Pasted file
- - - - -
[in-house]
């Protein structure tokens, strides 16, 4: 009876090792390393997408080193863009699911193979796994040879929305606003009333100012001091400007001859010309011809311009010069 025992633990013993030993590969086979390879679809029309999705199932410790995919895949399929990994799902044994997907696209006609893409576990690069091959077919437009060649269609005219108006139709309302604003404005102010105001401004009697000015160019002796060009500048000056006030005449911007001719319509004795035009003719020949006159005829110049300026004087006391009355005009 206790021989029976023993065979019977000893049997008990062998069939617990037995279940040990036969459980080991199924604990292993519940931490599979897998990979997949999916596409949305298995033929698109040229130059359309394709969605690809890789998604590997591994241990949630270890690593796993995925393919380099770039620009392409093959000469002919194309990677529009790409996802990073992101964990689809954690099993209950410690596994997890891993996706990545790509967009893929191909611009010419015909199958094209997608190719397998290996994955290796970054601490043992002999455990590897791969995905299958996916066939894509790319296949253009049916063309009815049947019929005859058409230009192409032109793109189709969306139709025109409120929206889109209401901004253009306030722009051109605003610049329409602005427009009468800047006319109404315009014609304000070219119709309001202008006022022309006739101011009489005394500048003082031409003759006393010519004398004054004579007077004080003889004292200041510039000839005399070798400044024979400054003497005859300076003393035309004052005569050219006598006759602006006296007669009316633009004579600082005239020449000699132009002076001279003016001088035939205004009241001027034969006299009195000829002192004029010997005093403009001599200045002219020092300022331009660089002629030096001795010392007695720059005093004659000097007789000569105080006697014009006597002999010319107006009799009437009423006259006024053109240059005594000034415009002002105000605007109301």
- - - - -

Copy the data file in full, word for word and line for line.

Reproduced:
[in-house]
């Protein structure tokens, strides 16, 4: 009876090792390393997408080193863009699911193979796994040879929305606003009333100012001091400007001859010309011809311009010069 025992633990013993030993590969086979390879679809029309999705199932410790995919895949399929990994799902044994997907696209006609893409576990690069091959077919437009060649269609005219108006139709309302604003404005102010105001401004009697000015160019002796060009500048000056006030005449911007001719319509004795035009003719020949006159005829110049300026004087006391009355005009 206790021989029976023993065979019977000893049997008990062998069939617990037995279940040990036969459980080991199924604990292993519940931490599979897998990979997949999916596409949305298995033929698109040229130059359309394709969605690809890789998604590997591994241990949630270890690593796993995925393919380099770039620009392409093959000469002919194309990677529009790409996802990073992101964990689809954690099993209950410690596994997890891993996706990545790509967009893929191909611009010419015909199958094209997608190719397998290996994955290796970054601490043992002999455990590897791969995905299958996916066939894509790319296949253009049916063309009815049947019929005859058409230009192409032109793109189709969306139709025109409120929206889109209401901004253009306030722009051109605003610049329409602005427009009468800047006319109404315009014609304000070219119709309001202008006022022309006739101011009489005394500048003082031409003759006393010519004398004054004579007077004080003889004292200041510039000839005399070798400044024979400054003497005859300076003393035309004052005569050219006598006759602006006296007669009316633009004579600082005239020449000699132009002076001279003016001088035939205004009241001027034969006299009195000829002192004029010997005093403009001599200045002219020092300022331009660089002629030096001795010392007695720059005093004659000097007789000569105080006697014009006597002999010319107006009799009437009423006259006024053109240059005594000034415009002002105000605007109301």